photo :Bruce Fingerhood
When you think of Austria visions of snow capped mountains, lush green pastures with honey coloured cows grazing amid tiny, fragrant alpine flowers and colourful bells tinkling gently in the breeze, come to mind. And now you can add to that image Europe’s first and largest permanent horticultural show with gorgeous gardens to enjoy on a great day out.
Niederösterreich – Lower Austria
The largest of the Austrian Federal States or provinces, is Niederösterreich – the German name for Lower Austria. It is the northeastern-most state and takes its name from its position on the river Danube, which flows west to east through the country. The province is lower on the Danube than neighbouring Upper Austria (which is in a higher position on the Danube).
Niederösterreich is the area surrounding, but not including Vienna – which is a separate province in its own right. It is historically an area where much warring has been experienced with neighbouring countries like Hungary, Slovakia and what is now the Czech Republic – with which countries it shares international borders. The many ancient fortifications and castles in the area (around 550, many of which are now in ruins) bare testimony to the area’s troubled past.
Internal borders of the province are shared with:
- the Federal States of Styria to the south (with which it also shares the world famous UNESCO Semmering Railway through the Semmering Pass)
- Upper Austria to the west
- and Burgenland, southwest.
It’s a region characterised by woodlands and wine growing, with 60% of Austria’s grape yield coming from it’s rolling plains. That’s not to say its a totally flat landscape. Many vineyards are on terraces and there are plenty of mountains dominating the skyline, like the Schneeburg – or Sheep Mountain.
The Garden Tulln
Since 2008 Lower Austria has been the home of Europe’s first permanent organic Horticultural show – Die Gaerten Tulln. It has more than 50 exhibition gardens of all shapes and sizes set in beautiful parkland with waterways, walking routes and horse-riding trails. The emphasis of the show is on promoting organic gardening in as many different ways as possible, from displays to lectures, seminars and guided tours.
Feature gardens include:
- rose gardens, with romantic and sweet smelling blooms
- a wellness garden with an ornamental waterpond
- farmers garden
- a sensory garden to tempt all tastes
Throughout the season (April to October; Monday – Sunday 09:00 – 18:00) special events are held with much merriment from entertainers; theatre and dance from performing artists; music of all genres from jazz to full orchestral classics; storytelling; and children’s theatre. A full event calendar can be seen on the attraction website.
In addition to the gorgeous gardens, Die Gaerten Tulln has a range of other attractions and facilities. For children, there’s Austria’s biggest playground with a wide range of exciting and challenging activities to enjoy. These include:
- a huge shipwreck where pirates can play and Captain Hook can rule the seas
- tree houses where the Lord of the Flies can have many a happy ending
- blue back whales that make super slides
- nature’s own playground in the woods with hills, hollows and paths leading to secret and secluded areas with trampolines, balancing bars, wicker bridges, sand and water play areas.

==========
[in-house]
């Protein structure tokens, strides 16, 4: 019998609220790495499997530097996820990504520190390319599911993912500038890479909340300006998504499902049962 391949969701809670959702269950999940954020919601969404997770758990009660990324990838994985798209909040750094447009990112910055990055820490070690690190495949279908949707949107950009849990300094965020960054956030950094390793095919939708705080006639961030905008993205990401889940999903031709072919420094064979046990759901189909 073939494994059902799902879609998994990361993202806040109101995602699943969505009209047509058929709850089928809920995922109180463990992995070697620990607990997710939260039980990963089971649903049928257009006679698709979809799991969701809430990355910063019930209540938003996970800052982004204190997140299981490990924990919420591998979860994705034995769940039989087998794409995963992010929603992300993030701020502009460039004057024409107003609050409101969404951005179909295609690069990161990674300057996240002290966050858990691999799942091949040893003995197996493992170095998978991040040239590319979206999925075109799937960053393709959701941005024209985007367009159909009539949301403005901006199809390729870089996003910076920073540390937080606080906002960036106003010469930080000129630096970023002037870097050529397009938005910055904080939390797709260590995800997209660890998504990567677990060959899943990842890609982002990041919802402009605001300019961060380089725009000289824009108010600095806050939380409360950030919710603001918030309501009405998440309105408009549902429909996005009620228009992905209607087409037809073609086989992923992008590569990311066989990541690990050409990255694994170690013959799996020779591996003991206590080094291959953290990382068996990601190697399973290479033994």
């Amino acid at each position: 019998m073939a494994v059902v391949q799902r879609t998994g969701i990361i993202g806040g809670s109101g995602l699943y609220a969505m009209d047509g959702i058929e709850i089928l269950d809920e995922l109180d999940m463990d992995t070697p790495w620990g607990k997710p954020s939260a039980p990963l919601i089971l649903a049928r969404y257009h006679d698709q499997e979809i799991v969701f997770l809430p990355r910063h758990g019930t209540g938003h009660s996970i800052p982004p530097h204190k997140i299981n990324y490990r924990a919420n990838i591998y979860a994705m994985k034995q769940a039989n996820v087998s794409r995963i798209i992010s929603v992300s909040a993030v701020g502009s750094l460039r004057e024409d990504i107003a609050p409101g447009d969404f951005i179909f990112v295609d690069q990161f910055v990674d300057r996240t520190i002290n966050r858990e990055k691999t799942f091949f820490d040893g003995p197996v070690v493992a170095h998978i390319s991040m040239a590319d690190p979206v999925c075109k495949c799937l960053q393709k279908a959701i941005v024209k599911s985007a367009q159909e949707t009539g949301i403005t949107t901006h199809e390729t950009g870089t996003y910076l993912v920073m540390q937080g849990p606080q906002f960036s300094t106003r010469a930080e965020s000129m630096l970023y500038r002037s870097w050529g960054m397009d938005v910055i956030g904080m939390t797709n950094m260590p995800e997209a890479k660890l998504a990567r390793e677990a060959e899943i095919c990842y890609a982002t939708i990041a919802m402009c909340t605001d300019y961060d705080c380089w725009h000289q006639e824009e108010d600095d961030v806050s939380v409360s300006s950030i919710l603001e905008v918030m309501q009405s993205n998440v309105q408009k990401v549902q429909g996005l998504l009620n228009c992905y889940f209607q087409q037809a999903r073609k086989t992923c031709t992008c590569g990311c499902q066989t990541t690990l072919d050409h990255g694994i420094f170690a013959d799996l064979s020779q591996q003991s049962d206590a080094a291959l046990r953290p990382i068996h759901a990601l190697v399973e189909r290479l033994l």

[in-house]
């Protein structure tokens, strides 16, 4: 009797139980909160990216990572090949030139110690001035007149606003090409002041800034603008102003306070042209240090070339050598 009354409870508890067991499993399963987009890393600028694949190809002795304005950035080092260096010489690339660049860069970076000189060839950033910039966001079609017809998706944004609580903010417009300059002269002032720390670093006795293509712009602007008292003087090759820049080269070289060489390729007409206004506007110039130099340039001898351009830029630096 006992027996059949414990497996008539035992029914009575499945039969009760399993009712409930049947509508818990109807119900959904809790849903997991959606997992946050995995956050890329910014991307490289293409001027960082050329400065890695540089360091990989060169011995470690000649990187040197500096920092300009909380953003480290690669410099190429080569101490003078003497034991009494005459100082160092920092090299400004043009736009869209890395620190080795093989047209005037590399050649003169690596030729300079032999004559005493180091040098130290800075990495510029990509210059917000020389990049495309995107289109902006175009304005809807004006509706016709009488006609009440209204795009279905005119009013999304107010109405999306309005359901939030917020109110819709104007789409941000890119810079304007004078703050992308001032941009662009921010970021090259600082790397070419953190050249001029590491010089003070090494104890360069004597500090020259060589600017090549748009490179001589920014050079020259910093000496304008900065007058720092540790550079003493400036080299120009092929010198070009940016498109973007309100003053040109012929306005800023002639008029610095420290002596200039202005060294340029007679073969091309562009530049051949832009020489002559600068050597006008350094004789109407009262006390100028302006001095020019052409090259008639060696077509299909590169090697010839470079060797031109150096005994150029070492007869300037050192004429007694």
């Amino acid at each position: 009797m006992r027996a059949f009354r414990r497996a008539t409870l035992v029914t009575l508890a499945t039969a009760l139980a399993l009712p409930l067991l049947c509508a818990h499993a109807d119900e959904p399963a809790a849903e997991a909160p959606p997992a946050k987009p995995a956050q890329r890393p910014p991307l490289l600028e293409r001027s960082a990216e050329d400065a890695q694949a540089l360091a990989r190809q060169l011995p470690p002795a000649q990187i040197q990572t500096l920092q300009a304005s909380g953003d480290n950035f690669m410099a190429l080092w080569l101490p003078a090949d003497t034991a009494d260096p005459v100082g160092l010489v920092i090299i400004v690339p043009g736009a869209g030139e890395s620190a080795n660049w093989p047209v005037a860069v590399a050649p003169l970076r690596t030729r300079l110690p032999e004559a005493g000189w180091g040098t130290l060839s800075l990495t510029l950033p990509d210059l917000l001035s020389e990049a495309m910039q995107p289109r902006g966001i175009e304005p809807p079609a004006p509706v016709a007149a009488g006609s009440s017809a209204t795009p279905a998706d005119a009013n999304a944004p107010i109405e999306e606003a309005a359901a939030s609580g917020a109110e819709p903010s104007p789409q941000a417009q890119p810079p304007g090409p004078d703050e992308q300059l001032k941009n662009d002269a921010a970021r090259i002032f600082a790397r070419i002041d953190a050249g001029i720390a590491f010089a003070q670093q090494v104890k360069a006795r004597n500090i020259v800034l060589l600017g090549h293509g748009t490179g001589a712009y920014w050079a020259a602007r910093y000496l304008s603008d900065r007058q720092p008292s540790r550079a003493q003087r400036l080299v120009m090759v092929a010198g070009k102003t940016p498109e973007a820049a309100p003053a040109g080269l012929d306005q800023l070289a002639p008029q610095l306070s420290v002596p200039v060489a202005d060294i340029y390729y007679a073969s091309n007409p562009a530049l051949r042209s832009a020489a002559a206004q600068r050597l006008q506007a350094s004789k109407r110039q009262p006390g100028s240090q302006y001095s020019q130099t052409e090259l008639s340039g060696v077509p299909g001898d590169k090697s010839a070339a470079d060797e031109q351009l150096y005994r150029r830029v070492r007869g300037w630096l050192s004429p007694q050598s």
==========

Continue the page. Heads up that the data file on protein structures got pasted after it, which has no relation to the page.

A fully accessible tree-top walkway with towers and multi-level viewing platforms – the Baumwipfelweg – gives an aerial view to all of the gardens, Danube river, surrounding flood plains and Tulln town. The top platform can be accessed by a lift for those with mobility difficulties, including wheelchair users. The highest point is some 34.95 metres above ground level. That’s 201 steps up – and funnily enough – 201 steps down for everyone else!
The flood plain area around the main garden attraction has been reclaimed and developed to make a waterpark, where wildfowl and other native species can be seen. Rowing boat, Canadian canoe and pedal boat hire allows visitors to enjoy a leisurely trip along the waterways, through forestation and open areas.
Pathways between the different sections of the Garden Tulln showcase the work of internationally acclaimed artists. From urban design to representations of love, there’s something for all to enjoy and wonder at along the way to the next interesting and exciting discovery in the park. There’s a giant ape hidden in the trees and a tiled mosaic among many other fine artistic creations that provoke thought as well as provide fun.
Dining can be al fresco in picnic areas and seated in the park restaurant gazing romantically over the picturesque lake . Or there’s nothing to stop you enjoying a quiet sandwich seated on a bench whilst watching the choreographed fountains with their wide range of accompanying music, if that’s what you prefer.
Most people arrive at the park by car and there’s ample parking to accommodate such transport. But for something a little different, why not consider a romantic voyage on the MS Admiral Tegetthof – an art nouveau style, fully accessible sailing ship – along the blue Danube river from Vienna to Tulln town?
The MS Admiral Tegetthof was built in 1987 and named after the most outstanding admiral of Austria’s Navy, baron Admiral Wilhelm Freiherr von Tegetthof.
But Austria is a landlocked country!
No problem for the enterprising Austrians. In 1866 baron Admiral Wilhelm Freiherr von Tregetthof took to the high seas of the Dalmation coast and fought off a fleet of the Italian sea-faring force. For a landlocked lord, this was no mean feat.
And once you get to Tulln, there’s a Liliput train to Die Gaerten Tulln, which – in case you didn’t know – was also originally an Austrian invention.
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